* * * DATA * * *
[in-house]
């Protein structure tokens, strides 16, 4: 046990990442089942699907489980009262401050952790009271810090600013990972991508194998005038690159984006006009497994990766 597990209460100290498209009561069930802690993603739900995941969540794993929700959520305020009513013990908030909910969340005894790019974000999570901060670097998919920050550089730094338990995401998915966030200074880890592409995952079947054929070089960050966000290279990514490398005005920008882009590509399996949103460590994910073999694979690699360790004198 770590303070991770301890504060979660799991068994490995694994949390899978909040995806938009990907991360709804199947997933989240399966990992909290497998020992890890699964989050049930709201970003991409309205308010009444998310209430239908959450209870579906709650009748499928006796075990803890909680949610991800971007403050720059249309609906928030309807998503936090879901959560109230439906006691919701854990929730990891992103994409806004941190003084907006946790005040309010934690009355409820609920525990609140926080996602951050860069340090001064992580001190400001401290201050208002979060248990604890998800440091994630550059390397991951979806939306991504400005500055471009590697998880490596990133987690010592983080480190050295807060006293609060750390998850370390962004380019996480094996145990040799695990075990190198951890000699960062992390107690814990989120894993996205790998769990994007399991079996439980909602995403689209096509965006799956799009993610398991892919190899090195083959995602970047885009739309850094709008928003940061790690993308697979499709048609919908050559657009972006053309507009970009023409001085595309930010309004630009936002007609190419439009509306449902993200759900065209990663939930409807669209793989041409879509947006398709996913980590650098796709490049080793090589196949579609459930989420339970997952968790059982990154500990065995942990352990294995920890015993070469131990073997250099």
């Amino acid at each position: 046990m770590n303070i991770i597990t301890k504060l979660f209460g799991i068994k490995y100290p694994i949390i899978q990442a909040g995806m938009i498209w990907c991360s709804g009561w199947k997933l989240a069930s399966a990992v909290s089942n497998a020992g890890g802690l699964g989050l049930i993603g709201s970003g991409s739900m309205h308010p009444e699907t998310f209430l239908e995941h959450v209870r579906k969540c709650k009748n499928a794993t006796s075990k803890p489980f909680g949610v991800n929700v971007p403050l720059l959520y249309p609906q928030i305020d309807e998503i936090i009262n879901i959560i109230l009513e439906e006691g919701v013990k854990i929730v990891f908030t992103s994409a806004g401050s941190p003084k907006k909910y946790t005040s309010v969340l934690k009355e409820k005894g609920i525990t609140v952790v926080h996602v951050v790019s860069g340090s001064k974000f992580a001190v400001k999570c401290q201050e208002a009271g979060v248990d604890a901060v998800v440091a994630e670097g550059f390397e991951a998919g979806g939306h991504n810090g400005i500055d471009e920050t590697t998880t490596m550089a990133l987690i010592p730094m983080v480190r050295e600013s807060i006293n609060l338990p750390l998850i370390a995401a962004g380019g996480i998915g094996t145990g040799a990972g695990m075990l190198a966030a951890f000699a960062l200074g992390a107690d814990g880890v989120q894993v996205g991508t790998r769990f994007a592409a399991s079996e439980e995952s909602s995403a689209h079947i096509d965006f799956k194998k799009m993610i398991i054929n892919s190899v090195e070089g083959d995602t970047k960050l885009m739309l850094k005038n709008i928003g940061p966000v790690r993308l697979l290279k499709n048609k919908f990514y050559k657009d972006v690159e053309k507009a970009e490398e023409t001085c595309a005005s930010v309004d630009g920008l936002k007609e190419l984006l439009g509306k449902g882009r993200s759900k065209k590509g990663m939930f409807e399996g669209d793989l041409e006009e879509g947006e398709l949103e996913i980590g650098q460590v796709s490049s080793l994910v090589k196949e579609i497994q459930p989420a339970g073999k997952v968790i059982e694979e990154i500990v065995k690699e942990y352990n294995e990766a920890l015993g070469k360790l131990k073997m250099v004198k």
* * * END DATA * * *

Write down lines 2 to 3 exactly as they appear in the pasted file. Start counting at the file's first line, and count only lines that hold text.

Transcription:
């Protein structure tokens, strides 16, 4: 046990990442089942699907489980009262401050952790009271810090600013990972991508194998005038690159984006006009497994990766 597990209460100290498209009561069930802690993603739900995941969540794993929700959520305020009513013990908030909910969340005894790019974000999570901060670097998919920050550089730094338990995401998915966030200074880890592409995952079947054929070089960050966000290279990514490398005005920008882009590509399996949103460590994910073999694979690699360790004198 770590303070991770301890504060979660799991068994490995694994949390899978909040995806938009990907991360709804199947997933989240399966990992909290497998020992890890699964989050049930709201970003991409309205308010009444998310209430239908959450209870579906709650009748499928006796075990803890909680949610991800971007403050720059249309609906928030309807998503936090879901959560109230439906006691919701854990929730990891992103994409806004941190003084907006946790005040309010934690009355409820609920525990609140926080996602951050860069340090001064992580001190400001401290201050208002979060248990604890998800440091994630550059390397991951979806939306991504400005500055471009590697998880490596990133987690010592983080480190050295807060006293609060750390998850370390962004380019996480094996145990040799695990075990190198951890000699960062992390107690814990989120894993996205790998769990994007399991079996439980909602995403689209096509965006799956799009993610398991892919190899090195083959995602970047885009739309850094709008928003940061790690993308697979499709048609919908050559657009972006053309507009970009023409001085595309930010309004630009936002007609190419439009509306449902993200759900065209990663939930409807669209793989041409879509947006398709996913980590650098796709490049080793090589196949579609459930989420339970997952968790059982990154500990065995942990352990294995920890015993070469131990073997250099």
């Amino acid at each position: 046990m770590n303070i991770i597990t301890k504060l979660f209460g799991i068994k490995y100290p694994i949390i899978q990442a909040g995806m938009i498209w990907c991360s709804g009561w199947k997933l989240a069930s399966a990992v909290s089942n497998a020992g890890g802690l699964g989050l049930i993603g709201s970003g991409s739900m309205h308010p009444e699907t998310f209430l239908e995941h959450v209870r579906k969540c709650k009748n499928a794993t006796s075990k803890p489980f909680g949610v991800n929700v971007p403050l720059l959520y249309p609906q928030i305020d309807e998503i936090i009262n879901i959560i109230l009513e439906e006691g919701v013990k854990i929730v990891f908030t992103s994409a806004g401050s941190p003084k907006k909910y946790t005040s309010v969340l934690k009355e409820k005894g609920i525990t609140v952790v926080h996602v951050v790019s860069g340090s001064k974000f992580a001190v400001k999570c401290q201050e208002a009271g979060v248990d604890a901060v998800v440091a994630e670097g550059f390397e991951a998919g979806g939306h991504n810090g400005i500055d471009e920050t590697t998880t490596m550089a990133l987690i010592p730094m983080v480190r050295e600013s807060i006293n609060l338990p750390l998850i370390a995401a962004g380019g996480i998915g094996t145990g040799a990972g695990m075990l190198a966030a951890f000699a960062l200074g992390a107690d814990g880890v989120q894993v996205g991508t790998r769990f994007a592409a399991s079996e439980e995952s909602s995403a689209h079947i096509d965006f799956k194998k799009m993610i398991i054929n892919s190899v090195e070089g083959d995602t970047k960050l885009m739309l850094k005038n709008i928003g940061p966000v790690r993308l697979l290279k499709n048609k919908f990514y050559k657009d972006v690159e053309k507009a970009e490398e023409t001085c595309a005005s930010v309004d630009g920008l936002k007609e190419l984006l439009g509306k449902g882009r993200s759900k065209k590509g990663m939930f409807e399996g669209d793989l041409e006009e879509g947006e398709l949103e996913i980590g650098q460590v796709s490049s080793l994910v090589k196949e579609i497994q459930p989420a339970g073999k997952v968790i059982e694979e990154i500990v065995k690699e942990y352990n294995e990766a920890l015993g070469k360790l131990k073997m250099v004198k």